The Cleaning Lady review: Élodie Yung plunges into the undocumented underworld
Thony (Élodie Yung) needs to save her son's life. She's a Cambodian-born citizen of the Philippines, but his stem cell treatment can only happen in Las Vegas, and her visa ran out a year ago. Now she works off the books cleaning hotels, night clubs, and underground female MMA brawls. When she witnesses a murder, a cute gangster (Adan Canto) decides to let her live…if she promises to use her cleaning skills to help bad guys clean up various problems. Now the FBI is closing in. Her son also needs a new liver. And did you know Thony is a brilliant doctor?
The Cleaning Lady (debuting Monday at 9 p.m. on Fox) is one of those end-of-empire broadcast TV shows that tries to be everything: cute as This Is Us, violent as FBI, some medicine for the Good Doctor crowd, yet another good girl breaking bad. The pilot starts with an improvised tracheotomy. By the end, there's an actual explosion. The undocumented setting provides an unexpected power, or maybe just a wider array of thrills. Everything is more tense than it should be. "Don't get pulled over," Thony's sister-in-law Fiona (Martha Millan) warns — because neither of them has a driver's license, and this country is not as kind as it used to be to huddled masses yearning to be free. Fiona has two kids of her own, which means a whole family potentially wrecked if ICE ever comes raiding. And Fiona still considers selling ecstasy as a side hustle. "This is my shot to make real money in a place I'm not ashamed of," she explains. There are worse jobs in Vegas, and after all, America lets drug dealers put their names on museums.
Yung previously played Elektra in the Marvel-Netflix universe, and she was dragged to hell in Gods of Egypt. She's stalwart here and a tad stiff, but she nails a three-jobs quality of tough exhaustion. I've seen five episodes and in basically every one, Thony has to cry about her son's latest near-death experience, then turn right around for more surgery with whatever's handy. "I need a knife and a lighter, and get me some alcohol," she demands at one point. "What are you," responds a baffled criminal, "some kind of doctor or something?" Oh man, wait'll you find out what show you're in!
The aforementioned cute gangster is Arman. He's the pensive lieutenant in an operation that runs illegal guns to Armenians and bribes corrupt politicians with lapdances. He strikes up a friendship (or maybe a more-ship) with Thony, for reasons that are admirably more complicated than just general will-they-won't-they hotness. His Mexican parents left their country to avoid gang violence. So he's another immigrant doing whatever he can. "You and I are both in a country that is not our own," he says. (His mother was a housekeeper, which gives his fixation on Thony a special Freudian whiff.)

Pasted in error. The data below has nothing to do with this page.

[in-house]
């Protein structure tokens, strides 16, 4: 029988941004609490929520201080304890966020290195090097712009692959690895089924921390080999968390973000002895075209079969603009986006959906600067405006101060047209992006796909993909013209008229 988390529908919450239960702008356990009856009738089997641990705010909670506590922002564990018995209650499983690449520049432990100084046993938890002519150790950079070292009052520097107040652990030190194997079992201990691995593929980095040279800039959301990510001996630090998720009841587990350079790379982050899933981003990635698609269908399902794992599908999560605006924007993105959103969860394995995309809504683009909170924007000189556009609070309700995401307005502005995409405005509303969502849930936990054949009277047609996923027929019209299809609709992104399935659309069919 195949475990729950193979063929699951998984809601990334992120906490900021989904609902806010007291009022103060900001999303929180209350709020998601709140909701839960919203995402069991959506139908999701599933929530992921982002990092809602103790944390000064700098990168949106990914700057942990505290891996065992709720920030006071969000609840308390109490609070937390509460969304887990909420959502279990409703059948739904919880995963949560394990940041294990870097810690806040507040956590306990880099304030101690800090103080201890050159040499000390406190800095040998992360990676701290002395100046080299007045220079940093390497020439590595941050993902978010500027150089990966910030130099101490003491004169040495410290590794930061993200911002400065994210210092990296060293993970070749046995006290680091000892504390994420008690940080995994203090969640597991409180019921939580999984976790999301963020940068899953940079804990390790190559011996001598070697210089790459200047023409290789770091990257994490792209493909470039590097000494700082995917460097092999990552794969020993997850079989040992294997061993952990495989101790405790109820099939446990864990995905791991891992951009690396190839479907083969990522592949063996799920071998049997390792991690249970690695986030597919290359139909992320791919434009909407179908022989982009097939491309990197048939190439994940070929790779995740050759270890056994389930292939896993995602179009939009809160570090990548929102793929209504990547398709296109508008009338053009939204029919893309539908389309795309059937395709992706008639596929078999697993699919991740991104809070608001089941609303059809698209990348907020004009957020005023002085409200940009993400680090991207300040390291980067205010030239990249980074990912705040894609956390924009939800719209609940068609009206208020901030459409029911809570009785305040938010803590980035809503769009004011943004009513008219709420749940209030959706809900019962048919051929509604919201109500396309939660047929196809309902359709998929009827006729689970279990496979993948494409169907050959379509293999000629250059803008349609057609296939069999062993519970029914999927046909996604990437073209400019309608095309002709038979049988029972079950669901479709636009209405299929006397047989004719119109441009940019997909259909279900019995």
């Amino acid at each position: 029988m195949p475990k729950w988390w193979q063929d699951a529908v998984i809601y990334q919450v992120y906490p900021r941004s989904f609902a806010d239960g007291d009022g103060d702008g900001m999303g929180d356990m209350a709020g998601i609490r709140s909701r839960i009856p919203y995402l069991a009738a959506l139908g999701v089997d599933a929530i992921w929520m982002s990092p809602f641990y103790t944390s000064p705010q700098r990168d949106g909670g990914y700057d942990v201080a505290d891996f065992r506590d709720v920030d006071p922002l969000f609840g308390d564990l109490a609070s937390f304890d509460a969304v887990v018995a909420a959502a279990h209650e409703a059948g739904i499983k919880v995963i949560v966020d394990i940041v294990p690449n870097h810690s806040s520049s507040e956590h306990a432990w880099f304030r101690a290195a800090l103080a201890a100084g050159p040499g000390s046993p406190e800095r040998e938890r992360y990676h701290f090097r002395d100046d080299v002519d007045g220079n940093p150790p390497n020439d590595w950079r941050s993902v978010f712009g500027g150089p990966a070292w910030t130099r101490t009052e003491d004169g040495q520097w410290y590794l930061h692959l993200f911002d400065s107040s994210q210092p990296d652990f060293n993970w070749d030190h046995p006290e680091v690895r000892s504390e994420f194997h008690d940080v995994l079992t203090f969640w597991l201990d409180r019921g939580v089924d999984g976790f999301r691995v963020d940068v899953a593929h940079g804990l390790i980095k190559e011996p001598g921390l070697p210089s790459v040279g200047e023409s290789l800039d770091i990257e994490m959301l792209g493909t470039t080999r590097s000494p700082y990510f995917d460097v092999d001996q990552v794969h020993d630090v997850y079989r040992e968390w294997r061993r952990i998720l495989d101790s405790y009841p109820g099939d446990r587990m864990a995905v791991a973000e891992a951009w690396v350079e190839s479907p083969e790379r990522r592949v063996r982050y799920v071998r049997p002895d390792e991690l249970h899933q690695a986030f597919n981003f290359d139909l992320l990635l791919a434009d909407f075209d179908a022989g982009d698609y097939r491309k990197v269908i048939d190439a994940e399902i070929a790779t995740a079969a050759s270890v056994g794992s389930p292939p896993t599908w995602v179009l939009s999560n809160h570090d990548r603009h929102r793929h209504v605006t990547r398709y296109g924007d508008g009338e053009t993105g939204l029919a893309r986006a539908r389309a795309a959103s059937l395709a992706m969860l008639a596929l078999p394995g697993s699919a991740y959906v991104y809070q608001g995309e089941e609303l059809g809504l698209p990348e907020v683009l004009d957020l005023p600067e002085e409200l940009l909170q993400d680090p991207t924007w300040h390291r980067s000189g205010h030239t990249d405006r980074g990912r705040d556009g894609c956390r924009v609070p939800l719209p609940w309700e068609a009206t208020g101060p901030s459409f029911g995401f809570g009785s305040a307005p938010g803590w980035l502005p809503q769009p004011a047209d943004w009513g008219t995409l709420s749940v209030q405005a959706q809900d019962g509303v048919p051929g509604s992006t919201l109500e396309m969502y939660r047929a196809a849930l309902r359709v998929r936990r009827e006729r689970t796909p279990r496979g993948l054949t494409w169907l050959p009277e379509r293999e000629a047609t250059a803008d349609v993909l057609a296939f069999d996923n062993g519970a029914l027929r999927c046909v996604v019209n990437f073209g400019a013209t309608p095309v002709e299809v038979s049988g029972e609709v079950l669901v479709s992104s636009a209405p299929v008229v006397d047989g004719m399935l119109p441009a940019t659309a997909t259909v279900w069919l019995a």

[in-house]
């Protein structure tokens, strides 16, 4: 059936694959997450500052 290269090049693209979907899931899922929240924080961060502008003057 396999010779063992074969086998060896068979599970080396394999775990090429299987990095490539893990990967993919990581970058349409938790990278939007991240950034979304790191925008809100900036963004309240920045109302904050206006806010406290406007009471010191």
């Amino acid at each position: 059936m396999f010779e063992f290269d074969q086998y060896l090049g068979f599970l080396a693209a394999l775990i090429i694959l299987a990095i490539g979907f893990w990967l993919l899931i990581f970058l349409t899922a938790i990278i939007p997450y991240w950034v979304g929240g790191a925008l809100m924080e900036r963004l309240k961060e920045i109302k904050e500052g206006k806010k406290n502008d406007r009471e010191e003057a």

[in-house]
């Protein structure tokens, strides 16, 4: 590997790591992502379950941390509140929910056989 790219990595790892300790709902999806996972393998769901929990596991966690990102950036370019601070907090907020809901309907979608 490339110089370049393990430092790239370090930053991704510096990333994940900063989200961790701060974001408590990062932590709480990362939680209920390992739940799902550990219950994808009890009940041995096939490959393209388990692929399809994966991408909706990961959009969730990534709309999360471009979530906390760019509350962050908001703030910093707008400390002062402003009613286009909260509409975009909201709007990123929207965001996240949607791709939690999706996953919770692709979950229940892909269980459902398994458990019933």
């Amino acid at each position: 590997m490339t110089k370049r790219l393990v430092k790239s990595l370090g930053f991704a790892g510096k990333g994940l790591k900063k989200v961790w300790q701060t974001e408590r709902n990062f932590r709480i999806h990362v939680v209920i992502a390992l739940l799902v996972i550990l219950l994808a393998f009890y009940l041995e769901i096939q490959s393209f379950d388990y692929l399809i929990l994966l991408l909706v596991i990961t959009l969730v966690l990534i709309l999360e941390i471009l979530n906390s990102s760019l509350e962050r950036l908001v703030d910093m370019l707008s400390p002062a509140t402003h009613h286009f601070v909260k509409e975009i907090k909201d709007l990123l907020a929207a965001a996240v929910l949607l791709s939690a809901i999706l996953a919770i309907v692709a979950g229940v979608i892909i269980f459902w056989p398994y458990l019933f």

I'm making this sound heavy, so I'm failing miserably. Jay Mohr plays a venal politician with a troublesome laptop. Oliver Hudson finds another good use for his very punchable face as a sleazy FBI agent who slept with his last informant and seems to be the last toxic male left in the bureau. The ever-splendid Navid Negahban plays Arman's boss Hayak, an ice-cold killer plotting his own casino-buying American dream. In the second episode, Thony has to clean up Arman's office after murders happen, and she finds a picture of the monstrous Hayak hugging his big white dog. So fuzzy! Don't miss Lou Diamond Phillips, who guest-stars in episode 4 as a preening car salesman with precious bone marrow.
Is The Cleaning Lady ridiculous? Yes, and not always in the good way. Sin City trash whiplashes with mawkish cute-kid sensitivity. Thony's son Luca (Sebastien and Valentino LaSalle) mainly exists to make parents cry once an episode. People keep describing Arman's nightclub as an amazing place full of decadent debauchery; we can see it looks like an 18-and-over soda dungeon with aerial dancers. Still, executive producer Miranda Kwok (who developed the series) and showrunner Melissa Carter have adapted an original Argentine series into a drama with decently complex cultural politics. There is a subplot about a DACA application (the lawyer costs a fortune). Arman's entanglement with Hayak's family revs up the underworld succession counter-plotting. Episode 5 delves into the horrors of an immigrant detention center.
For a twisty soap to work, there has to be at least one completely lovable character, with relatable problems that counterbalance the hysteria. Millan makes Fiona the wild melodrama's lone real person, struggling through tough circumstances with unfussy desperation. She's trying to build a life for her kids right on the edge of poverty or deportation, none of which stops her from trying to have a good time. The show could follow Fiona's lead and deepen its portrait of the everyday trials of undocumented paranoia. Or it could go spinning off the rails faster than you can say "Empire season 2." I'm rooting for it. Frankly, I never expected to see anything like this in my lifetime. Here's a TV series that's pro-immigrant, pro-feminist, pro-stem cell research, anti-racist, and very cheesy. The Cleaning Lady mixes so many different things together, which is how you make a mess. It's also how you make a melting pot. B